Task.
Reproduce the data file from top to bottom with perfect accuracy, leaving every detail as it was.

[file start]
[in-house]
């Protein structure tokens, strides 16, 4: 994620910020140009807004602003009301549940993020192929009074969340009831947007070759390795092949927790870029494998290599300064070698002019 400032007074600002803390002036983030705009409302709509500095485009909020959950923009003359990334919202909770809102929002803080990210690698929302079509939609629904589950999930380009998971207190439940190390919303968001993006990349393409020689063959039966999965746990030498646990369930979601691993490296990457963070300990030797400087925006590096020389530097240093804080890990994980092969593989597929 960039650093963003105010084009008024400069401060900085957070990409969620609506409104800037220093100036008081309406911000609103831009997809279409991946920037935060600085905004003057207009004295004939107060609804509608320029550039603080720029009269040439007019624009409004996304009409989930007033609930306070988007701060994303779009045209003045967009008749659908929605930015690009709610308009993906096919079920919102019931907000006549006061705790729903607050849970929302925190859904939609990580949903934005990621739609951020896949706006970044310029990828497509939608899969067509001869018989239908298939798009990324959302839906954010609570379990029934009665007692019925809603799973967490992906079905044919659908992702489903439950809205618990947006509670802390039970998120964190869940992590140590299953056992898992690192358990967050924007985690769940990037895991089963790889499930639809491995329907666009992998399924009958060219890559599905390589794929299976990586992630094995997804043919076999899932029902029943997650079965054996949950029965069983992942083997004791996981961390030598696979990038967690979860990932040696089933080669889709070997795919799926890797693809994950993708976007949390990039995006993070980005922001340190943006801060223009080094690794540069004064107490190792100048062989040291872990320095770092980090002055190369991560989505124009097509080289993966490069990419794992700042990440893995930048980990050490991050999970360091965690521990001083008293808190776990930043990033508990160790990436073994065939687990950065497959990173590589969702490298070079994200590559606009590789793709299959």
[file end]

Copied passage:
[in-house]
């Protein structure tokens, strides 16, 4: 994620910020140009807004602003009301549940993020192929009074969340009831947007070759390795092949927790870029494998290599300064070698002019 400032007074600002803390002036983030705009409302709509500095485009909020959950923009003359990334919202909770809102929002803080990210690698929302079509939609629904589950999930380009998971207190439940190390919303968001993006990349393409020689063959039966999965746990030498646990369930979601691993490296990457963070300990030797400087925006590096020389530097240093804080890990994980092969593989597929 960039650093963003105010084009008024400069401060900085957070990409969620609506409104800037220093100036008081309406911000609103831009997809279409991946920037935060600085905004003057207009004295004939107060609804509608320029550039603080720029009269040439007019624009409004996304009409989930007033609930306070988007701060994303779009045209003045967009008749659908929605930015690009709610308009993906096919079920919102019931907000006549006061705790729903607050849970929302925190859904939609990580949903934005990621739609951020896949706006970044310029990828497509939608899969067509001869018989239908298939798009990324959302839906954010609570379990029934009665007692019925809603799973967490992906079905044919659908992702489903439950809205618990947006509670802390039970998120964190869940992590140590299953056992898992690192358990967050924007985690769940990037895991089963790889499930639809491995329907666009992998399924009958060219890559599905390589794929299976990586992630094995997804043919076999899932029902029943997650079965054996949950029965069983992942083997004791996981961390030598696979990038967690979860990932040696089933080669889709070997795919799926890797693809994950993708976007949390990039995006993070980005922001340190943006801060223009080094690794540069004064107490190792100048062989040291872990320095770092980090002055190369991560989505124009097509080289993966490069990419794992700042990440893995930048980990050490991050999970360091965690521990001083008293808190776990930043990033508990160790990436073994065939687990950065497959990173590589969702490298070079994200590559606009590789793709299959």